Even those of us who know and love Bishop Choby well can be frustrated at times by his organizational and administrative challenges -- even someone like me who is challenged in the same ways. Yet, we know that we are blessed with a father-in-God. Fathers can be plenty frustrating, especially when they are vulnerable enough to share their struggles with us, but a father filled with sacrificial love for his family is more precious than any administrative genius. That is what we have in Bishop Choby.

Bishop Choby will not stop. He will not stop loving us, even when he has double booked himself or let his voice mailbox fill up. He pushes on, just as he pushes his walker, even when it costs him so much to do so. And the seminarians keep coming. I wonder why? Perhaps they are inspired by his love of God, of His people, and of them. Maybe they see the model of a pastor's life that is worth living and dying for.

There was something that stood out to me last night at the Serra Dinner. Bishop Choby has joked with the vocation directors of the Nashville Dominicans over the years about a contest of numbers of vocations. Of course, just about always in just about every category, the sisters win. But Bishop Choby is the hands-down winner in one way: native vocations. As the sisters were introduced, the national and even international scope of the vocations was impressive. But there was not one sister introduced from Tennessee. Even though fewer in number, the seminarians were largely identified geographically by parish. Even a couple of out-lying East Tennesseans had gone to college and encountered the Catholic faith and their vocations here. By his fruits shall you know him.

Pray for Bishop Choby to have a blessed and healthy Christmas!

Sunday, December 20, 2015

Jubilee underway

What a fun day at St. Mary's yesterday! It was our first day of Jubilee-inspired "extended hours," and it was a success! The Holy Door was open all day, and there were people buzzing around all day. One last family came in to go through the Holy Door after the evening Mass from Lawrenceburg on their way to the Nutcracker at TPAC. I also had a lot more confessions than usual on a Saturday, but that might be because of the proximity to Christmas. It's a win, in any case!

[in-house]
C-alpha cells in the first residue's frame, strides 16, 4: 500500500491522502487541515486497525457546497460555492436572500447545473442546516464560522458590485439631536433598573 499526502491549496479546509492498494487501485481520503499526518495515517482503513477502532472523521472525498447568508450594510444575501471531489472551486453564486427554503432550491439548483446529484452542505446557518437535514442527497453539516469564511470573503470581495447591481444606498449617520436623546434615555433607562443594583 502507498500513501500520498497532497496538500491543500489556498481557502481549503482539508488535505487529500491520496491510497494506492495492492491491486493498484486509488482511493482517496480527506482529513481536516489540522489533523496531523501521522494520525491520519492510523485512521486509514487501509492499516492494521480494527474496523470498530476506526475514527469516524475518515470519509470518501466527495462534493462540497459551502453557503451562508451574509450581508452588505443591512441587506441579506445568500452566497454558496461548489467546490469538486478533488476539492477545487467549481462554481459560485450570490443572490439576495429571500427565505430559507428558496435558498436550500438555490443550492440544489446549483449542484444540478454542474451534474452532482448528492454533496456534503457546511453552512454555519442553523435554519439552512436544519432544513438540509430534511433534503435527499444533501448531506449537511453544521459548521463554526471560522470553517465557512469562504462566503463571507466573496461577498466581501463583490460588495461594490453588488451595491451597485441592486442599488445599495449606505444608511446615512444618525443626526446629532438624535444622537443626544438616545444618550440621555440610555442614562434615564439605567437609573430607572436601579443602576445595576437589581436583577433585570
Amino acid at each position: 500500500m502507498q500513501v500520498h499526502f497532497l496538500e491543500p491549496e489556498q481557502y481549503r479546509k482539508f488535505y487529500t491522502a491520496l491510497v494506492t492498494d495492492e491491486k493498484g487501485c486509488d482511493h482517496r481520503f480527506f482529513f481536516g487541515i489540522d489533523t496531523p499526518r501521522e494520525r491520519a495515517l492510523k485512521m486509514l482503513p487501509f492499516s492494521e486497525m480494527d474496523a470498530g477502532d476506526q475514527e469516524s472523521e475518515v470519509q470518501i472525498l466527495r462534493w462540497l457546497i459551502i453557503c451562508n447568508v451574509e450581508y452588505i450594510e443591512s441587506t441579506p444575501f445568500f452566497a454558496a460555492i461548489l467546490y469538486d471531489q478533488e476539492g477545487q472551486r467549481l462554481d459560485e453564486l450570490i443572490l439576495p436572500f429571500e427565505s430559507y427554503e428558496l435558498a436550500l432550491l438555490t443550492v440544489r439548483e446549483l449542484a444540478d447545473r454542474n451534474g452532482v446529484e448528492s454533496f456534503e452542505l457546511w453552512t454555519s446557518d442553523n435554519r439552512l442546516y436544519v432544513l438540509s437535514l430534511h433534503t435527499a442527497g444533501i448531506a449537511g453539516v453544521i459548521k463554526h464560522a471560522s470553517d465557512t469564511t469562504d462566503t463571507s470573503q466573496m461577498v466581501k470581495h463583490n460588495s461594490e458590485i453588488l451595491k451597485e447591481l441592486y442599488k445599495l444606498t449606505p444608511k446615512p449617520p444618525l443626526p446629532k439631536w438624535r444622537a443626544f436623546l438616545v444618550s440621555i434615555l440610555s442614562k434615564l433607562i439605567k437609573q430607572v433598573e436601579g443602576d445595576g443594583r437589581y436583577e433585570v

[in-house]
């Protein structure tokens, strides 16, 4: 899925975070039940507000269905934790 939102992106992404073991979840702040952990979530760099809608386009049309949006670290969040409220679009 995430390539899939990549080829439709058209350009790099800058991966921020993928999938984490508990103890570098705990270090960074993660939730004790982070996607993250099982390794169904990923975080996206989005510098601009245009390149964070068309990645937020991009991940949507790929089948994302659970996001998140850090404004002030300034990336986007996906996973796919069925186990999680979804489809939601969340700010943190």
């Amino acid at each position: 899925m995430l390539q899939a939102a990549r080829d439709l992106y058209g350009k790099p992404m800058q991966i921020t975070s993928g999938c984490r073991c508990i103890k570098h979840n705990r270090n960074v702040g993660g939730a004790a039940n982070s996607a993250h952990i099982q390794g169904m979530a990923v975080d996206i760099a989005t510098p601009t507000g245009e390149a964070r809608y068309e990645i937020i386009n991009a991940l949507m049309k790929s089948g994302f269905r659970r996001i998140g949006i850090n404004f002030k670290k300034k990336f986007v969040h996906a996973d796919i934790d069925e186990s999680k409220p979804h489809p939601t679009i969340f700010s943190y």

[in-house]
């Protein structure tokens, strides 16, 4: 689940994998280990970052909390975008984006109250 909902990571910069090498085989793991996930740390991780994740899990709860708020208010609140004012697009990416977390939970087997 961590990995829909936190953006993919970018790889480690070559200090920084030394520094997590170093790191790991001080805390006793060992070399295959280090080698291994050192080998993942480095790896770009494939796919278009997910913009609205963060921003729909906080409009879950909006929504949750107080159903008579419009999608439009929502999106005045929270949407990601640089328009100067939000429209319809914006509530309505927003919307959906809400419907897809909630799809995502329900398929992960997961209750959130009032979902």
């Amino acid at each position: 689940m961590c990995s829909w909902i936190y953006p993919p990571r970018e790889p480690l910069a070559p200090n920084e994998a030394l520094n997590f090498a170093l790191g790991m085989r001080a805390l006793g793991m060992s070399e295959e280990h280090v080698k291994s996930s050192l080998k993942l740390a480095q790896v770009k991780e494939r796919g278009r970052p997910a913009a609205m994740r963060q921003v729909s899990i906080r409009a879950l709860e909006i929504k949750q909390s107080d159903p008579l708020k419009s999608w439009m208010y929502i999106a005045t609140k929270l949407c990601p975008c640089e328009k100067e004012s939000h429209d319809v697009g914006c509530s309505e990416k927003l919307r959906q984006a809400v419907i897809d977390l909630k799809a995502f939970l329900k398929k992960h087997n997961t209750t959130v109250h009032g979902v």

Friday, December 18, 2015

Nuns in East Tennessee

Yes, there are cloistered nuns in Tennessee, and like so many other dynamic Catholic things in Tennessee, they can be found in the youngest and smallest of our dioceses: the Diocese of Knoxville. They are the Handmaids of the Precious Blood. You have heard of the pink sisters, perhaps? Well, these could be called the burgundy sisters because of their deep red habits.

I am also very grateful for their charism: to pray for priests. Here is their link:  That's really making it clear! I visited the community once and celebrated Mass with them. They have moved since then, and I have not been to their new monastery.

They have a graphic on their site that really moved me. I have asked in your charity to pray for priests, not so much for what we do for you but for what we carry of our own. That is where we are at our most vulnerable. As I get a little wiser with years, I realize how fundamental is human formation in Christian discipleship. It has come to the forefront of what I try to do with the students in UCat. I am convinced it is the most basic need in seminary formation. It frankly is what was most lacking in my formation and in priestly formation generally in my era in the seminary. It still could use work, I believe. You can tell by the sort of problems that priests have, not only the flashy, obvious ones but things like being cranky or lazy that really do the most damage day-in and day-out. Here is the graphic:

I thank God for the Handmaids of the Precious Blood: for their witness to comtemplative life in my beloved state and for their prayers for priests. We priests rely on their prayers and yours far more than you may think.